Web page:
7 evidence that had been collected, to provide
8 compensation to, for example, Marina Oswald for the
9 articles that had been seized by the Congress.
10 Congress has enacted specific laws that would address
11 this. In the Nixon papers, I believe, it was found by
12 the Court that the Act effected the taking of private
13 property for public use.
14 MS. NELSON: Then the decision had to be made
15 as to what is private property, what on the tapes were
16 private, and what was public. So maybe the decision
17 has been deferred.
18 MR. GRAFF: Has the sum of money been decided
19 upon and paid and made public?
20 MR. TILLEY: I don't believe the actual
21 compensation has taken place.
22 MR. GRAFF: Even though the taking occurred
1 several years ago.
2 MR. TILLEY: The compensation case was one of
4 certainly the Nixon materials, and there was a ruling
5 that said there must be compensation but I don't
6 believe there has been a completion of that suit yet.
7 Our legal counsel would actually be the best people
8 that the board could address that question to.
9 JUDGE TUNHEIM: Further comments? We
10 unfortunately don't have a lot of time this afternoon
11 due to travel schedules to engage in a lengthy debate.
12 Mr. Hall?
13 MR. HALL: I want to compliment David Marwell
14 and Jeremy and in essence the entire staff. I think
15 this has turned out to be one of our most productive
16 and enlightening public hearings. I think the scope of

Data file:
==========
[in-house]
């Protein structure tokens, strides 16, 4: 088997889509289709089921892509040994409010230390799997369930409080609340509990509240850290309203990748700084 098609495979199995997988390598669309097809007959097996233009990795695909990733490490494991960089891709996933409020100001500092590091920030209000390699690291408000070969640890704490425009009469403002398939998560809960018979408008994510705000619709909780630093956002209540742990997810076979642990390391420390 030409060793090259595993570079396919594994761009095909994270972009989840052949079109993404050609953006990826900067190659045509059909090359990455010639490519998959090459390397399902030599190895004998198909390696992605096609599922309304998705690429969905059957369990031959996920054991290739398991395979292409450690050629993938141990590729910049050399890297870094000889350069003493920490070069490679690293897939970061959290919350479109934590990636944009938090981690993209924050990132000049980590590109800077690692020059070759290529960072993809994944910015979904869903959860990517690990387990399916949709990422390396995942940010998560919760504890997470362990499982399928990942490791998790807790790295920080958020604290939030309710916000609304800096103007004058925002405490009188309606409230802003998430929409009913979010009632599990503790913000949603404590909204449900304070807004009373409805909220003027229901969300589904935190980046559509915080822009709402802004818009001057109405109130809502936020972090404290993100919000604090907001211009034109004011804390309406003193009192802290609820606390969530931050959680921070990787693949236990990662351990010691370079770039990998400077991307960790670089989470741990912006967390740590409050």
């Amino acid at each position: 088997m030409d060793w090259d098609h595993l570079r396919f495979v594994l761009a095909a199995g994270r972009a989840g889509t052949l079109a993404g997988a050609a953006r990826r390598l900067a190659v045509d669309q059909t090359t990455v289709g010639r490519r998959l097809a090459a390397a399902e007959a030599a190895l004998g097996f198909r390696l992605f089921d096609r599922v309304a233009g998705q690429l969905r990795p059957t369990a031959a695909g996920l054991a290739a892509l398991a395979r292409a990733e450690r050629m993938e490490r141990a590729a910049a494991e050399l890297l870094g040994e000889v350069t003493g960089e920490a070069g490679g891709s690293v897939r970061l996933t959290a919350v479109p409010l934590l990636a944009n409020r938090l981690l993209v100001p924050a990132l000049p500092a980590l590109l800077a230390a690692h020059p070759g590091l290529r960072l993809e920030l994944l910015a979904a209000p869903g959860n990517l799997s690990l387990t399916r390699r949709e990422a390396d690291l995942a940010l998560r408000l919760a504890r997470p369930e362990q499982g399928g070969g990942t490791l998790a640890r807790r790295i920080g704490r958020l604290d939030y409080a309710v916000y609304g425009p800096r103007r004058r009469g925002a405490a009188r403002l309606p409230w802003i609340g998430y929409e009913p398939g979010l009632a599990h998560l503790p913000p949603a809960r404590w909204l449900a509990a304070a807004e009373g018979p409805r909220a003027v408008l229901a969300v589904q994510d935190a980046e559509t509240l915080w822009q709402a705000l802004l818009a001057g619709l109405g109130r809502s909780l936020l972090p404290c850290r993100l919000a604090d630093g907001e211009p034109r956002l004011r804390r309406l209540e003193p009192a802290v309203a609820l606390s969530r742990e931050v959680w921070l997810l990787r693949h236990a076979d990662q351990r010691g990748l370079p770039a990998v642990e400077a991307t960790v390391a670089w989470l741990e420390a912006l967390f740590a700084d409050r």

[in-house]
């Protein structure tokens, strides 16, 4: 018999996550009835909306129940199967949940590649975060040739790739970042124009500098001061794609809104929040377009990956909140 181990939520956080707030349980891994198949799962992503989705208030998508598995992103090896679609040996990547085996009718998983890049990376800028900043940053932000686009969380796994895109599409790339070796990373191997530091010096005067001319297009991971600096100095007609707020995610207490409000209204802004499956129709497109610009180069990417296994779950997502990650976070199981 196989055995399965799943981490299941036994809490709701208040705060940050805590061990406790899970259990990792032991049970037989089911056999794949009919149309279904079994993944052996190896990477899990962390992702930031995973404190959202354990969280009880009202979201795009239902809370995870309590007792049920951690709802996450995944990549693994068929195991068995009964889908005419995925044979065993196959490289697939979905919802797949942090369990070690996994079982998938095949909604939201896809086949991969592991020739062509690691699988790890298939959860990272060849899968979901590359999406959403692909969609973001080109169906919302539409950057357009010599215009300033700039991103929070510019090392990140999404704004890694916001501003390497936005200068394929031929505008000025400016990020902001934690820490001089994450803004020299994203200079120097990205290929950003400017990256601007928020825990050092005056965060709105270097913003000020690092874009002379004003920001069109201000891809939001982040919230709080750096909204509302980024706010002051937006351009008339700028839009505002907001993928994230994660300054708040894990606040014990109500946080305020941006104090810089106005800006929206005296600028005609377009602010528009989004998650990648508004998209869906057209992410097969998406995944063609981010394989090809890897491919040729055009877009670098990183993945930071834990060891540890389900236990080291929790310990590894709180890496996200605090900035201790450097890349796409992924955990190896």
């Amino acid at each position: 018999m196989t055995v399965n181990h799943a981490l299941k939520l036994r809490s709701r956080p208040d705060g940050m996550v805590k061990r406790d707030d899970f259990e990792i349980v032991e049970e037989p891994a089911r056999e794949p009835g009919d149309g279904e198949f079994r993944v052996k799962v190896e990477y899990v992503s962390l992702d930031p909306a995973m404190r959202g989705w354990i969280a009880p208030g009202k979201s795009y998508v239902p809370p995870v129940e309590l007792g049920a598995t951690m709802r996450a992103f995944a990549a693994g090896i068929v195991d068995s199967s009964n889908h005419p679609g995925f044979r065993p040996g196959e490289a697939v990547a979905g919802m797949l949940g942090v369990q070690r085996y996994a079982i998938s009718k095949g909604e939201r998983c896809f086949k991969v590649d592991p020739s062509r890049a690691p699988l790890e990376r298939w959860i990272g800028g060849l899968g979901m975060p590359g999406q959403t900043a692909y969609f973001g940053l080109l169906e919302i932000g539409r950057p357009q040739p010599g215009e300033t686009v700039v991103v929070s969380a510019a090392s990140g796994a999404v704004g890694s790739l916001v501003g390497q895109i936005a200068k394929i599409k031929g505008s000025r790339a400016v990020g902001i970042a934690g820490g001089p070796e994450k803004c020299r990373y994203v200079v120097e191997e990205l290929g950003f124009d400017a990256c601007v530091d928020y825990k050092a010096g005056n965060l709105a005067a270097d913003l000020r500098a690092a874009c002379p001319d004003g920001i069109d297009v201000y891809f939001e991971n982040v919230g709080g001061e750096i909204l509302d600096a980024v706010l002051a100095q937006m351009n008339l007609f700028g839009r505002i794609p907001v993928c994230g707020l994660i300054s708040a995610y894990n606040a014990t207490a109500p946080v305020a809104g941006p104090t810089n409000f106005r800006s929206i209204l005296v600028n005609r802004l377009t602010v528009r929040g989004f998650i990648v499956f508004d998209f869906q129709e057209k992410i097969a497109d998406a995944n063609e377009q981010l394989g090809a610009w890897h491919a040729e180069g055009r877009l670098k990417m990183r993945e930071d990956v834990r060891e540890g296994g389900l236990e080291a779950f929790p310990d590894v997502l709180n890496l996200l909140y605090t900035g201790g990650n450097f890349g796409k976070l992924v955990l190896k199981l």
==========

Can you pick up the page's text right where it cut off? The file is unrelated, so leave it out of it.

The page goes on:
17 the range and the sophistication that people were
18 willing to bring to the issues that were presented will
19 in fact be quite helpful to us. It certainly
20 reinforces in my mind the importance again of making
21 sure that the historical field of play is in fact one
22 that is level and balanced and that all subjects to
1 come will have the same opportunity as those who have
2 come before.
3 I think we as a group ought to be pretty
4 close to being able to reach a decision on this matter
5 and at some point I will hopefully make a motion to my
6 fellow board members, if my fellow board members felt
7 it appropriate to come up with an answer to the
8 question that is before us at our next meeting.
9 JUDGE TUNHEIM: I think we certainly can --
10 we certainly will have the information available to us
11 by then, the information from today's hearing, from the
12 public record being kept open for the next several
13 weeks for additional testimony to come in. So I would
14 think that is an appropriate motion to make.
15 MR. HALL: Let me then make the motion, and
16 the motion would be that the board as a matter of
17 practice on this issue will search -- reach or take a
18 decision at its next meeting with regard to the issue
19 of the Zapruder film as it has been presented to us.